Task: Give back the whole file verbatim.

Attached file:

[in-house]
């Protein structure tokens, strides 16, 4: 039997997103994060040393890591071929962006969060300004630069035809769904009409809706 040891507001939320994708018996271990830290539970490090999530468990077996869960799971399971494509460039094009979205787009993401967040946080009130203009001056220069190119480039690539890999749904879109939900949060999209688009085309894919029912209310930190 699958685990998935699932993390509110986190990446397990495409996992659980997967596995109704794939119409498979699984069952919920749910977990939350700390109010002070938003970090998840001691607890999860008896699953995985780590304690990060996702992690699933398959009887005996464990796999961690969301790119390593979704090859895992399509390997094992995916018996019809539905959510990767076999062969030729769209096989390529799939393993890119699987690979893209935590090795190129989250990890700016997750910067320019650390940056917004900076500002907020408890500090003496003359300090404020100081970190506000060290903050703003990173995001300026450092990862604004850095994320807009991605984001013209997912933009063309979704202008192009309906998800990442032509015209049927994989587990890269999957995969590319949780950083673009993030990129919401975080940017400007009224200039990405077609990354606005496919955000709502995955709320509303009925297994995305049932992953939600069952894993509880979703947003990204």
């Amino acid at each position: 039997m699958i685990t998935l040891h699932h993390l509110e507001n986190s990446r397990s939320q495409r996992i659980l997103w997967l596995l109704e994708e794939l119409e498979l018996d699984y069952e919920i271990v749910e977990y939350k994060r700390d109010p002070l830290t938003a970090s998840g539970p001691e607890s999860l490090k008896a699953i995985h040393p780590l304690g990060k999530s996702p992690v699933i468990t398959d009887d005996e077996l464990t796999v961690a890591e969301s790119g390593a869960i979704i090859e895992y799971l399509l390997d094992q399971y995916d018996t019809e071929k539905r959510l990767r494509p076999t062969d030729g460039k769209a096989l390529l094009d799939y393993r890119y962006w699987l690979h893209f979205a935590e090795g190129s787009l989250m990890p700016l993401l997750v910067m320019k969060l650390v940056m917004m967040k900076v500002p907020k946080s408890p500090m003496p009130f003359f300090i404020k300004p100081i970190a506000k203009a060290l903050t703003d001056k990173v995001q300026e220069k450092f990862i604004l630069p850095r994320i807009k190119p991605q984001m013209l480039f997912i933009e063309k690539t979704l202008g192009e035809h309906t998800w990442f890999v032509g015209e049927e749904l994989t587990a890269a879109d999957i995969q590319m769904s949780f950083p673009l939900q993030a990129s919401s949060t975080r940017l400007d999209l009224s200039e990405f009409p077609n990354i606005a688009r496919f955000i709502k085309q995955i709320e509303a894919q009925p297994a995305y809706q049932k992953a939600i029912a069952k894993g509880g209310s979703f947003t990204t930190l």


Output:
[in-house]
């Protein structure tokens, strides 16, 4: 039997997103994060040393890591071929962006969060300004630069035809769904009409809706 040891507001939320994708018996271990830290539970490090999530468990077996869960799971399971494509460039094009979205787009993401967040946080009130203009001056220069190119480039690539890999749904879109939900949060999209688009085309894919029912209310930190 699958685990998935699932993390509110986190990446397990495409996992659980997967596995109704794939119409498979699984069952919920749910977990939350700390109010002070938003970090998840001691607890999860008896699953995985780590304690990060996702992690699933398959009887005996464990796999961690969301790119390593979704090859895992399509390997094992995916018996019809539905959510990767076999062969030729769209096989390529799939393993890119699987690979893209935590090795190129989250990890700016997750910067320019650390940056917004900076500002907020408890500090003496003359300090404020100081970190506000060290903050703003990173995001300026450092990862604004850095994320807009991605984001013209997912933009063309979704202008192009309906998800990442032509015209049927994989587990890269999957995969590319949780950083673009993030990129919401975080940017400007009224200039990405077609990354606005496919955000709502995955709320509303009925297994995305049932992953939600069952894993509880979703947003990204």
């Amino acid at each position: 039997m699958i685990t998935l040891h699932h993390l509110e507001n986190s990446r397990s939320q495409r996992i659980l997103w997967l596995l109704e994708e794939l119409e498979l018996d699984y069952e919920i271990v749910e977990y939350k994060r700390d109010p002070l830290t938003a970090s998840g539970p001691e607890s999860l490090k008896a699953i995985h040393p780590l304690g990060k999530s996702p992690v699933i468990t398959d009887d005996e077996l464990t796999v961690a890591e969301s790119g390593a869960i979704i090859e895992y799971l399509l390997d094992q399971y995916d018996t019809e071929k539905r959510l990767r494509p076999t062969d030729g460039k769209a096989l390529l094009d799939y393993r890119y962006w699987l690979h893209f979205a935590e090795g190129s787009l989250m990890p700016l993401l997750v910067m320019k969060l650390v940056m917004m967040k900076v500002p907020k946080s408890p500090m003496p009130f003359f300090i404020k300004p100081i970190a506000k203009a060290l903050t703003d001056k990173v995001q300026e220069k450092f990862i604004l630069p850095r994320i807009k190119p991605q984001m013209l480039f997912i933009e063309k690539t979704l202008g192009e035809h309906t998800w990442f890999v032509g015209e049927e749904l994989t587990a890269a879109d999957i995969q590319m769904s949780f950083p673009l939900q993030a990129s919401s949060t975080r940017l400007d999209l009224s200039e990405f009409p077609n990354i606005a688009r496919f955000i709502k085309q995955i709320e509303a894919q009925p297994a995305y809706q049932k992953a939600i029912a069952k894993g509880g209310s979703f947003t990204t930190l």